Instagram, Instagram, wherefore art thou, Instagram — and why?
I guess it must be good for something.
But not a day goes by that someone isn’t apologizing or being shamed, slammed or threatened because of something they posted on Instagram.
Is it worth it to put a comment or photo on Instagram?
People: People are mean. When are you going to learn?
It sounds like you can troll and run. Or leave your fingerprints and start a feud.
Who needs this? One billion is who.
As of May 2019, Instagram had 1 billion users.
I keep noticing celebrities and others apologizing for or pouting about something on their Instagram accounts.
No one is forced into social media, except, I suppose, by the urgency of peer pressure.
But by now it should be apparent that almost anything posted is likely to be subjected to ridicule, flak, and (a word that social media seemed to spawn) shaming.
Yahoo! must think informing us whenever a personality is shamed is a requisite of good journalism.
And it seems some personalities can’t win. I’d name them, but it would just be dogpiling, like ballplayers used to do after a walk-off home run. Now they simply gather and hop up and down near home plate.
I don’t have any evidence, but I am going to pretend I do and say many of us have taken to the internet as never before during the coronavirus as a source of entertainment as well as information.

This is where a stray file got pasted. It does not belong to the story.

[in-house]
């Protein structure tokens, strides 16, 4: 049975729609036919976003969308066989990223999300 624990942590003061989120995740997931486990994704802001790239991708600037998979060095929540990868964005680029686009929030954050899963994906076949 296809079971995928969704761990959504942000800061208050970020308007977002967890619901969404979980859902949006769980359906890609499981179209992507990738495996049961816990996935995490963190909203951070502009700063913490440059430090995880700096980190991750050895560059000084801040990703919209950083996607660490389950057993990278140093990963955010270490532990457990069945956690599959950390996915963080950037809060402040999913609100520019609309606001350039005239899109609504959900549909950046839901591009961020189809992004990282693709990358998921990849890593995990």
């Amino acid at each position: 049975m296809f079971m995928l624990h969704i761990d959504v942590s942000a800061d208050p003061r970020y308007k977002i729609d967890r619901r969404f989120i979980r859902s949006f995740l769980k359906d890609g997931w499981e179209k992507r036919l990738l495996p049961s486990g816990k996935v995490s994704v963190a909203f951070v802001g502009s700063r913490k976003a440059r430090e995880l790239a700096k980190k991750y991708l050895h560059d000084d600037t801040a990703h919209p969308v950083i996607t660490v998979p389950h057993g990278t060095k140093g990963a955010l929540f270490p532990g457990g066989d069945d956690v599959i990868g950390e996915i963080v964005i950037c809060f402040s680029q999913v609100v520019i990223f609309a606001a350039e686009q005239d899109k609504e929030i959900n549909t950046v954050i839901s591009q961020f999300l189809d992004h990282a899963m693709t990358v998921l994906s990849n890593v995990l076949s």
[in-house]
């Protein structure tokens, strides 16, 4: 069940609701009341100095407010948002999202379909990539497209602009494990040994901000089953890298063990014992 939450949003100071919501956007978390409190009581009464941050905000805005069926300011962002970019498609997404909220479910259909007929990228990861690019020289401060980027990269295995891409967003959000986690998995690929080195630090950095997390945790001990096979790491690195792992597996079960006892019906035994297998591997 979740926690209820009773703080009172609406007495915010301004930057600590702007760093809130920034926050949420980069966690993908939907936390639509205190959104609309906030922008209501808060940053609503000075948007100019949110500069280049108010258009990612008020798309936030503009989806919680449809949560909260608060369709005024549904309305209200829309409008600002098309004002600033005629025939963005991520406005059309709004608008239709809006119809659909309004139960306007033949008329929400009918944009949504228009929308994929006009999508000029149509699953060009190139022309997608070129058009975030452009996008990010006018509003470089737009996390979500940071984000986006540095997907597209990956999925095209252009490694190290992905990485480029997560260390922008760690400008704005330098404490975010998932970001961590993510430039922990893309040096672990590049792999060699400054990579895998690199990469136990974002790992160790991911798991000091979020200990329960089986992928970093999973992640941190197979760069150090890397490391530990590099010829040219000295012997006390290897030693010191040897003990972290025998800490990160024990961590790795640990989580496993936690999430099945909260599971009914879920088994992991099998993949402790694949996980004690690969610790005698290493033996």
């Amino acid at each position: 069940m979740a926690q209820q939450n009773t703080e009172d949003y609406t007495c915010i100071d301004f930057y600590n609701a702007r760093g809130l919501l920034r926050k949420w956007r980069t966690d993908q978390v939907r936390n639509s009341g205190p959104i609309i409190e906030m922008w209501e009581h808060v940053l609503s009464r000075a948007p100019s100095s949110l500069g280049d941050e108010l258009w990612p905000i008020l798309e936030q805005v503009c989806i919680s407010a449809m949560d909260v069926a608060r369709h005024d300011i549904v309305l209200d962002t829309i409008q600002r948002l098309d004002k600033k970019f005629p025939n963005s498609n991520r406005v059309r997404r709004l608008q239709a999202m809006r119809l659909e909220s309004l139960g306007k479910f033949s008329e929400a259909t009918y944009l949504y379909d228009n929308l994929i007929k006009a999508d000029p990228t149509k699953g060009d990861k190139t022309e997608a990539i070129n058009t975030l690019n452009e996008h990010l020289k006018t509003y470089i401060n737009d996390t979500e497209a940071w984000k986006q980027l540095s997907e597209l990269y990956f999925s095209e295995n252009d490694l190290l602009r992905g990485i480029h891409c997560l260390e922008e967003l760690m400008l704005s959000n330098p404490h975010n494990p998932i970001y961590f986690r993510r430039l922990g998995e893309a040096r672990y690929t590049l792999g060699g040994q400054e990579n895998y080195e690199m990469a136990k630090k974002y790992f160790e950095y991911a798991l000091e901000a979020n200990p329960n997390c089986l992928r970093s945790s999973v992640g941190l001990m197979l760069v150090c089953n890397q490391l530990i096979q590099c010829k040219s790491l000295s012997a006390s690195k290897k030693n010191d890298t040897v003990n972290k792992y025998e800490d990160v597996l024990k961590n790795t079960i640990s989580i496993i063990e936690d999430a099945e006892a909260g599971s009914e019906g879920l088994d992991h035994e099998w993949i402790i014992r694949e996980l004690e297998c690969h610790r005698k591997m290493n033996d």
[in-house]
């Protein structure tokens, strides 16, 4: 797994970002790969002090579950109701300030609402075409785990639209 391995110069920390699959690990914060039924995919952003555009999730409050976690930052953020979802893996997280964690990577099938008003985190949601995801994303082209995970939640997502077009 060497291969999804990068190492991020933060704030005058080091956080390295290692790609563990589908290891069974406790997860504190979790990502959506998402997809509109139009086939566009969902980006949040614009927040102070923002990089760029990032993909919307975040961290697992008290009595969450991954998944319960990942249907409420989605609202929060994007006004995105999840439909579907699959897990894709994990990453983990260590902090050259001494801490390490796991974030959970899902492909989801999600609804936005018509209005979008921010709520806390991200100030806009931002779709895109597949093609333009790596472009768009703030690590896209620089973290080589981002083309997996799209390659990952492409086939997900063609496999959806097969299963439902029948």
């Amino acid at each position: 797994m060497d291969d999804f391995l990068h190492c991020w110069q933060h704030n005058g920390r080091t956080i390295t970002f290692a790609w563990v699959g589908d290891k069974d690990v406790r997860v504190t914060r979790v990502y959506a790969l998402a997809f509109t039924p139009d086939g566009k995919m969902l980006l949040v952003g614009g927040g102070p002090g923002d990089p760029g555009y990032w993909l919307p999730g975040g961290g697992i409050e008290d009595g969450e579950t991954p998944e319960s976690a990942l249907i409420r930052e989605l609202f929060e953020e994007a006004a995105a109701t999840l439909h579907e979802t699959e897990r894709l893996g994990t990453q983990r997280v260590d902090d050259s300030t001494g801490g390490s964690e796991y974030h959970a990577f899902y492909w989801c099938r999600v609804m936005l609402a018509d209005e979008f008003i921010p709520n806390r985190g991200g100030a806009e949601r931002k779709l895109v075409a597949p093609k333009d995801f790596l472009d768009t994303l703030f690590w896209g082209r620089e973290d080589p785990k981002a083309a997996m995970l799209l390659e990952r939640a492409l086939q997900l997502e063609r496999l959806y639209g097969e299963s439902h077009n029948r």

There sits a celebrity wearing a mask or not wearing a mask, or scoffing at local no-gathering ordinances, hosting a bash.
Remember barbershops? Before appointments became routine, you’d wait your turn and look at magazines and newspapers that you’d never see anywhere else. It’s where I first saw the National Enquirer. The lurid headlines beckoned me.
“Dachshund abducted by aliens, becomes their leader.”
Who isn’t fascinated by the behavior of others?
The behavior of others is credited with the genesis of an expression.
“What was he thinking?”
Jay Leno famously asked Hugh Grant, “What were you thinking?”
If none of us made bad choices, we’d have no news, no documentaries, no films, no literature, and fewer attorneys.
Human behavior frequently exasperates me. But a person’s weight loss or gain or plastic surgery has never caused me to berate or belittle them online.
One study showed that graffiti is progressive. Someone tags a wall and it gives others permission to do the same.
There was a back-and-forth debate online about a photo posted by a woman you may know that showed her, fully clothed, with her husband, fully clothed. It was criticized because of the location of her husband’s hand on her body.
There are far racier hamburger commercials, but for certain conservatives it was highly inappropriate and deserving of backlash.
I am not on social media. Good thing. If I were I can only imagine.
“Don’t you own a comb?”
“Looks like you’ve discovered donuts.”
Kids (remember Art Linkletter) say the darndest things. So does everyone else. Some of us even do the darndest things.
Craig Marshall Smith is an artist, educator and Highlands Ranch resident. He can be reached at firstname.lastname@example.org.
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